Outreach to Russia’s intellectuals growing in Orthodox heartland

Russian Orthodoxy and its relation to Russia’s intellectual and cultural life is often seen through the prism of the church hierarchy and its conservative and nationalist sympathies, but on the parish level one finds a pattern of innovation in social ministry and theology, writes Wallace Daniel in the Journal of Church and State (online in August). The Russian Orthodox Church has had a difficult relationship with secular society due to internal factors of traditionalism as well as communism and nationalism. In the post-communist period, Orthodox leaders and theologians like Alexander Men led the way in creating innovations in ministry and establishing interchange with intellectuals and activists, although much of this activity stalled with Men’s murder in 1990. But Daniel notes that change often takes place at a distance from the ruling elite of the Moscow Patriarchate, who have little power over “the actual religious life in Russian provinces, where legacies of the past, local leaders, and different behaviors exert strong roles in how Orthodoxy is practiced and how the relationship between the Orthodox Church and the Russian intelligentsia is best expressed.” Based on the wide-ranging research of Russian sociologist Sergei Filatov, who heads the project, “Encyclopedia of Religious Life,” Daniel cites the strong diversity of religious practices that have emerged in the last decade as well as the growth in ministries to intellectuals, the poor, the elderly, children and youth.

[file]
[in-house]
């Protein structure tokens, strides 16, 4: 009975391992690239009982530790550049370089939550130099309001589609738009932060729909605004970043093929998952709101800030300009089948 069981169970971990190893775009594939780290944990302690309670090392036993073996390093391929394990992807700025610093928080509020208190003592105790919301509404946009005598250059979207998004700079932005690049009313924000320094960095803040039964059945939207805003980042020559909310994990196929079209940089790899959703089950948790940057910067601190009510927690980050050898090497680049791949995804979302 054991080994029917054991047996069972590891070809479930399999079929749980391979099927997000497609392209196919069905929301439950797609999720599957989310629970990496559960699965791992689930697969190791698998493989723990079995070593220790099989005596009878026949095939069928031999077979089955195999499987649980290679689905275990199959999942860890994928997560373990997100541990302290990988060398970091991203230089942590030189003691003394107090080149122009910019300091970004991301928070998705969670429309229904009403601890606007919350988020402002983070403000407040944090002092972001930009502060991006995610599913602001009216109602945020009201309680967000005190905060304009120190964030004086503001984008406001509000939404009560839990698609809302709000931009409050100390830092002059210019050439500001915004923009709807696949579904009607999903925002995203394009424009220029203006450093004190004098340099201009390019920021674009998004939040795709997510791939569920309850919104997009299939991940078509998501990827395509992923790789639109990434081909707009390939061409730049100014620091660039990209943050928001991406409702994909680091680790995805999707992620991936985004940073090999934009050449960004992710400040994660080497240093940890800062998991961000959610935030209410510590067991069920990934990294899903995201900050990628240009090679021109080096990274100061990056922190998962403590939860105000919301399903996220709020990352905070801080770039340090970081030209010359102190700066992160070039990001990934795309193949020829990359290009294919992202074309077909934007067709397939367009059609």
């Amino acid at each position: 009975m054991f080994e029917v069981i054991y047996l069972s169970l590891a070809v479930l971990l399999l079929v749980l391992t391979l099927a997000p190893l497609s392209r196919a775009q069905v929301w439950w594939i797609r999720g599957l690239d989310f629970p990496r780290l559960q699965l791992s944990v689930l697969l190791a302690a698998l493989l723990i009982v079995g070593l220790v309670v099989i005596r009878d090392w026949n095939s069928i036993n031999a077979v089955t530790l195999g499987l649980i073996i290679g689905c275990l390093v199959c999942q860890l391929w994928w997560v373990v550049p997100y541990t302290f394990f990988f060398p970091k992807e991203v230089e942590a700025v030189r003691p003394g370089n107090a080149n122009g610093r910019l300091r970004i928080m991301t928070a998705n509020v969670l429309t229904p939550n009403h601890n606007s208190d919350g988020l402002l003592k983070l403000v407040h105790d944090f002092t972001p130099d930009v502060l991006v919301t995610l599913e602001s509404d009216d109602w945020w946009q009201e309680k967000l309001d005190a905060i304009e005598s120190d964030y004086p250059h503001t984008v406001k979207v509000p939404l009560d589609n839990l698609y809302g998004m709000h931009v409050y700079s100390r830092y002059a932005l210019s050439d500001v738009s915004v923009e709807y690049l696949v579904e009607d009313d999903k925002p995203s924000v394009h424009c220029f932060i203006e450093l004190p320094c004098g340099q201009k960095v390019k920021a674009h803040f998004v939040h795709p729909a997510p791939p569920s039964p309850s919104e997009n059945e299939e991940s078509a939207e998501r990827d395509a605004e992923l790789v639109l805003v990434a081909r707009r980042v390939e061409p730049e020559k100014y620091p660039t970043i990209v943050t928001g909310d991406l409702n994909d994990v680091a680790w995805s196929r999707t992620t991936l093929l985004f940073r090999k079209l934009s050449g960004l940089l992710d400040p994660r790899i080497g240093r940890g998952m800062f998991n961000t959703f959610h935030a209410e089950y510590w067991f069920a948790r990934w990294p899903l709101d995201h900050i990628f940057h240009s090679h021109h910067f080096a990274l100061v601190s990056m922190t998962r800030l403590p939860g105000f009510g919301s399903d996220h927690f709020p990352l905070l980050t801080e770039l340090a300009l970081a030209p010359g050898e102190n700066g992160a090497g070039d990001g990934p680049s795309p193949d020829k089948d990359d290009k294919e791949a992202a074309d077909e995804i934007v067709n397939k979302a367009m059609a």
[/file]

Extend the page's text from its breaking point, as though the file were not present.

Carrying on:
Alexander Men (center) with parishioners in 1974.

This change is evident in cities of central Russia in particular, but also in St. Petersburg, where a group of emerging leaders are “challenging the old inward-looking viewpoints and frameworks” of the church. Tending to have entered the priesthood during perestroika, they include such St. Petersburg-based priests as Alexander Stepanov, Aleksandr Tkachenko, and Konstantin Golovskii, head of the Association of Orthodox Youth Communities. Stepanov’s Brotherhood of Saint Anastasia has been at the forefront of juvenile delinquent rehabilitation but also runs a radio station with cultural programming. He has criticized the church for catering only to those supportive of the government and turning its back on those who speak out about the state. Sergei Filatov has found examples of Orthodox Church leaders who are reaching out to members of the local intelligentsia and attempting to involve them in discussions about how the church might speak openly and effectively on the problems of Russian society. “These cases contradict the oft-repeated stereotypes of Orthodox priests and are much more than isolated examples. Collectively, they are spawning a new milieu in which the relationships between the Orthodox Church and Russian society are being reconceived,” Daniel concludes.

(Journal of Church and State, http://academic.oupcom/jcs)